Monday, December 19, 2011

Film Review: Carnage

Why do people enjoy uncomfortable, situations where people argue, whine and and embarrass themselves?  How many times can puke be funny?  When is it ever funny?

Carnage is the product of Roman Polanski, whom (I'm told) likes to explore feelings of claustrophobia.  I've only seen a few Polanski films, but not enough to know of this beforehand.

From the outset Carnage gives us the following scenario:  Two 11-year-old kids have an argument in the playground, one strikes the other with a branch and knocks the boy's teeth out.  Soon the parents get involved and meet at the wounded child's home to work things out.

Right from the start I knew this was a bad idea, especially seeing how uptight all four parents were.  The air was so thick I could see it.

After the four parents seemingly agreed to make amends and resolve the issue, the parents of the branch-wielding boy (played by Kate Winslet and Christoph Waltz) said their awkward goodbyes and headed for the elevator.  They went out into the hallway, pushed the button and were about to get on, when they were offered coffee and dessert by the victim's parents (Jodie Foster and John C. Reilly) with forced smiles.

And they said yes.

Why?

It's obvious from the outset how inexperienced these parents are.  Penelope (Jodie Foster) is so obviously seething about her wounded child (beneath her fake smile), that anyone with half-a-brain would have noticed it and fled at the first opportunity, knowing full well that one cannot reason with an upset mother whose child had been "mamed" by another boy. Why turn around and go back inside an apartment where the tension is so palpable?  Why prolong the agony?  Was it because the parents felt it was for the good of the kids that they get along?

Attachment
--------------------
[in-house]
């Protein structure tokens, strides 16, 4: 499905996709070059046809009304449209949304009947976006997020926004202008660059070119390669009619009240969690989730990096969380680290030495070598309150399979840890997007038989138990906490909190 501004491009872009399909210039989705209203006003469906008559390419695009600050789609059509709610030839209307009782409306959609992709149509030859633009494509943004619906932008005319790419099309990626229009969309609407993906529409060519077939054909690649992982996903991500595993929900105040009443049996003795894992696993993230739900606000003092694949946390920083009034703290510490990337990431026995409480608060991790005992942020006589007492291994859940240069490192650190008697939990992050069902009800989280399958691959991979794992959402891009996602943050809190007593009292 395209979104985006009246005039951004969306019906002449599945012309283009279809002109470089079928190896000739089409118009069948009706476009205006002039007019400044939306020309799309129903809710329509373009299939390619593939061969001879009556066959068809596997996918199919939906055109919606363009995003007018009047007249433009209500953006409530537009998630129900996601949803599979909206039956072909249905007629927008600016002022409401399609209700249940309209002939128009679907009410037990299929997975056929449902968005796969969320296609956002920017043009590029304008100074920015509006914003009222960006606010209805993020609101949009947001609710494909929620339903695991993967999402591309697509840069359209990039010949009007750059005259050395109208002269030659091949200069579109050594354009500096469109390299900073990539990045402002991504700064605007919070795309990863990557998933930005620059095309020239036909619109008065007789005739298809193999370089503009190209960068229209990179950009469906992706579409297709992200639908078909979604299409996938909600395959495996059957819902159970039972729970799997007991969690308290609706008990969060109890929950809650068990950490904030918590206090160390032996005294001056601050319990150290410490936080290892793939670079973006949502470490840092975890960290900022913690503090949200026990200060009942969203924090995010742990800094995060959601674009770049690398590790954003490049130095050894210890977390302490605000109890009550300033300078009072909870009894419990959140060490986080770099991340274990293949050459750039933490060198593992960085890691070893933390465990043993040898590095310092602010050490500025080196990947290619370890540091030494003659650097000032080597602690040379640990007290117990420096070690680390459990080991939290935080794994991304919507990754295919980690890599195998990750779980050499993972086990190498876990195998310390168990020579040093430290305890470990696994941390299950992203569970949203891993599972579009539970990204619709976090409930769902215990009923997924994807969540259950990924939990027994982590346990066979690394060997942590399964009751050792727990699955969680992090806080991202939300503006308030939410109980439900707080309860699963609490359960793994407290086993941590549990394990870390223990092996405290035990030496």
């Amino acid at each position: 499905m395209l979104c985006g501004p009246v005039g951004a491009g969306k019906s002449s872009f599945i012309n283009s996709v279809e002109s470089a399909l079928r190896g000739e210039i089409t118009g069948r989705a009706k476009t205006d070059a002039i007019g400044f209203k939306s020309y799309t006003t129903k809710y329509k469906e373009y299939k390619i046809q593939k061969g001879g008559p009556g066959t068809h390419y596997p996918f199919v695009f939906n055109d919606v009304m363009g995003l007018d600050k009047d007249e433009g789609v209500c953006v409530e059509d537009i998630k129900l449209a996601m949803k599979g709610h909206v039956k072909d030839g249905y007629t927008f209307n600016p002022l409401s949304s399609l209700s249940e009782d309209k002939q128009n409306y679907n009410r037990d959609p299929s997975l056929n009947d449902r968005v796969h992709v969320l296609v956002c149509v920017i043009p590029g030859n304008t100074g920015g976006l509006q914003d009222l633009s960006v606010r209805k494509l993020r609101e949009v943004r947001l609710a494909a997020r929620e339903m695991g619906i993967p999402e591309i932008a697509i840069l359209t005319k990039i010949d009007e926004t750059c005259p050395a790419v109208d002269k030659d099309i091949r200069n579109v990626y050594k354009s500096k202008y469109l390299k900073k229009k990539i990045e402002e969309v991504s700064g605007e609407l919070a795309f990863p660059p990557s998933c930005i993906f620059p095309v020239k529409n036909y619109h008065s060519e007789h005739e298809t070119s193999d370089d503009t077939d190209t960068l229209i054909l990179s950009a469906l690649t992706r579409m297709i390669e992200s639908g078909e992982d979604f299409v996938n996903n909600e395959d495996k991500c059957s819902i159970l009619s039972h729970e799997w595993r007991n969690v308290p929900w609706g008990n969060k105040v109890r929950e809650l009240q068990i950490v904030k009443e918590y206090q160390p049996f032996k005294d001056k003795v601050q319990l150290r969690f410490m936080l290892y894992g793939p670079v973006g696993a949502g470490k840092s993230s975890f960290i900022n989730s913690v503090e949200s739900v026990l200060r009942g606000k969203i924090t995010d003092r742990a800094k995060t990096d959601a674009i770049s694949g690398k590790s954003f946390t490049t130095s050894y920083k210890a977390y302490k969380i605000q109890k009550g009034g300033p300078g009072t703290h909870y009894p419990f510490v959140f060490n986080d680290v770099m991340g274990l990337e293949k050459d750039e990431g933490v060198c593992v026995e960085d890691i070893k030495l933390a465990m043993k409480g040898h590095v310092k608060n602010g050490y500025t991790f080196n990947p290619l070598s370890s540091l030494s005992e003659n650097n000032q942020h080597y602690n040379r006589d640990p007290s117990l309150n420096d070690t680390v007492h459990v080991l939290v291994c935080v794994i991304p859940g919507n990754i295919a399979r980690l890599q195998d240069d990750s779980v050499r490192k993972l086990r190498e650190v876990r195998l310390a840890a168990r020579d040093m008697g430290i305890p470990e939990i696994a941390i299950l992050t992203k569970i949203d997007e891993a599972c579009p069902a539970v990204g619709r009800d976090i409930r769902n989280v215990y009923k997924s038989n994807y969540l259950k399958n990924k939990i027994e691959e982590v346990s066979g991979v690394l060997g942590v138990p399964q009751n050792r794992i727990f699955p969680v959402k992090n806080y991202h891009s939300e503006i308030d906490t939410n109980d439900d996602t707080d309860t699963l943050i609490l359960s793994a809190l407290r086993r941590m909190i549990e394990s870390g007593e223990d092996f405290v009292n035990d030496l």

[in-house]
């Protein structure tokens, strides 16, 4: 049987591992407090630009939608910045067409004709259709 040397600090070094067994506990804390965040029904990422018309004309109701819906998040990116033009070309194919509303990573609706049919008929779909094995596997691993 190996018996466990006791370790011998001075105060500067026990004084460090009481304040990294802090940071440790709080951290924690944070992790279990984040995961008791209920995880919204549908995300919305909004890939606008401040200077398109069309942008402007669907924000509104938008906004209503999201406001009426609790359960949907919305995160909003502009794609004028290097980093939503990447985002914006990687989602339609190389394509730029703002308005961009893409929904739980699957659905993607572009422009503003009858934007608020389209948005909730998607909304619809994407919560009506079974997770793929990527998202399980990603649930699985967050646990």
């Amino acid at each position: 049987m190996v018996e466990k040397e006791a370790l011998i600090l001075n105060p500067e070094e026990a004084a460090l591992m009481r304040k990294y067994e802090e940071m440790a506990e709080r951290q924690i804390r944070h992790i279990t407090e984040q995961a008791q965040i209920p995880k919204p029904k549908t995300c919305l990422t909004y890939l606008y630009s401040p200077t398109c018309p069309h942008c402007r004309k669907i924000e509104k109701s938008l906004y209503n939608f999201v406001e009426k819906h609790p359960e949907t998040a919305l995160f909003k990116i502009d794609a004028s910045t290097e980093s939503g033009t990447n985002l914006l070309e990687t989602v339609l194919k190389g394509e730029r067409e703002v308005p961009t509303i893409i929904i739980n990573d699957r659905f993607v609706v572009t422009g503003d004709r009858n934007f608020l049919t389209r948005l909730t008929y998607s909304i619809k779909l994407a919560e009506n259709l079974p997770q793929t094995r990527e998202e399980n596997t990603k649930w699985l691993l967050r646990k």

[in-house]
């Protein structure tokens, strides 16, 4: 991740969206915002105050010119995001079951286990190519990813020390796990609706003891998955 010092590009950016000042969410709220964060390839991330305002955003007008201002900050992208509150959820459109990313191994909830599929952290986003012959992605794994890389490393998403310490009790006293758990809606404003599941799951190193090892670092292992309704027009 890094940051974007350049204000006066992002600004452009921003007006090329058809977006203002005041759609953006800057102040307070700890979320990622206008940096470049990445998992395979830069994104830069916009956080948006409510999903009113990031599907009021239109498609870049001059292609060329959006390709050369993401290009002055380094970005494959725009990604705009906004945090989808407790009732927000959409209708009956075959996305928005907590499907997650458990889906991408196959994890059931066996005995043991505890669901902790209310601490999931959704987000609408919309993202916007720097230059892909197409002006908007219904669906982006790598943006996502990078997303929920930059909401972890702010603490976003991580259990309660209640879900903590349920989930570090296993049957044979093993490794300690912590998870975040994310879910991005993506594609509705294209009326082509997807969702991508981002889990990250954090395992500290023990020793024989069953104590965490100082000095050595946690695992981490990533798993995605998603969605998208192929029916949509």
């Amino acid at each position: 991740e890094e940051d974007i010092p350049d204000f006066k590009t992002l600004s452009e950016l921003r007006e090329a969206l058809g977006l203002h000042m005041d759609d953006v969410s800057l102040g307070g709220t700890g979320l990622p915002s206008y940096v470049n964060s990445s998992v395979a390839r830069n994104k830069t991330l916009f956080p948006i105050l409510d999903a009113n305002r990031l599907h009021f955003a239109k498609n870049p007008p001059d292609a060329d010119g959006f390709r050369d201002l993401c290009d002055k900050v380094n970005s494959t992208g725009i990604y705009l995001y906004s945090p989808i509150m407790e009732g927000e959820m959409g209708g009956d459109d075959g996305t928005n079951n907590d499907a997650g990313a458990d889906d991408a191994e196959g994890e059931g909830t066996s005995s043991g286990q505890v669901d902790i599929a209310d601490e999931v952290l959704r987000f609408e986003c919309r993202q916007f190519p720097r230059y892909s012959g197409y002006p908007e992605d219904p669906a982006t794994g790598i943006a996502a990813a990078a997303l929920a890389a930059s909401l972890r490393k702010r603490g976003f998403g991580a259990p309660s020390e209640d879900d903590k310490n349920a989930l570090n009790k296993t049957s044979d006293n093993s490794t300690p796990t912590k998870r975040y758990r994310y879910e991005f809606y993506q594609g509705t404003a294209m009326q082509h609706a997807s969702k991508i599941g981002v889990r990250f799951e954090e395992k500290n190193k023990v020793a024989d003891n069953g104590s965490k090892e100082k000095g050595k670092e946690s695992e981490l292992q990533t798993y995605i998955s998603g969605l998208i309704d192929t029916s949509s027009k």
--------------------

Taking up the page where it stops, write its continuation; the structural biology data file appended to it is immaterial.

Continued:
What's worse is none of these people are likeable.  If the characters were better actors (not the actors themselves but the characters) and did a better job of hiding their emotions, then maybe their inevitable breakdown would have been funnier.

As the film goes on these very unlikable people become less so as the movie progresses.  Soon they're behaving like children. What sets them off is what seems to be the highlight of the film.  Nancy (Kate Winslet) projectile vomits all over Penelope's rare art book collection.  Cue the audience laughter from the first puke through the cleanup and on from there.

In a theater full of people, I was one of the very few who didn't laugh.  And that's not the first time.  So as I sat glancing around at my fellow moviegoers as they doubled over at the puking and its aftermath, I wondered, "What is it I'm not getting?  What am I missing?"

The film is based on the play God of Carnage by Yasmina Reza.  I recall seeing the ads and the posters for it when it was on Broadway and never having a desire to see it.  I'm so glad I didn't, although someone informed me that it worked much better on the stage.  Perhaps the stage version had characters that started out much more likeable.

Tuesday, December 6, 2011

Review: My Piece of the Pie (Ma Part du Gateau)

If you want to see this film, which I recommend highly, then I suggest you do not read any summaries.  I didn't before I saw it, but after I did and I think had I read the plot I wouldn't have enjoyed it as much.

Not that there's anything wrong with the plot.  On the contrary, it's well written and performed.  The issue is how much predictability do you like to observe when watching a film.  This movie is unpredictable.  I had no idea how it was going to wind up, and that's the fun of it.  Reading a plot summary could possibly give too much away without intending to.  So avoid the summary and see this film.

I will say this - just to give you an idea of what type of movie it is - it's an amusing, heartwarming and funny character study.

And that's all I'll say....

Oh, yes.  I almost forgot.  It's a French film with a few scenes in English, because they take place in London.

That's it.

Tuesday, November 29, 2011

Film Review: The Descendants

I remember watching a young George Clooney early in his career in several TV appearances.  I liked a few of them, including a failed TV series called - believe it or not - ER.  But it was a different ER.  This one had a slash through he middle (E/R) and it was a comedy.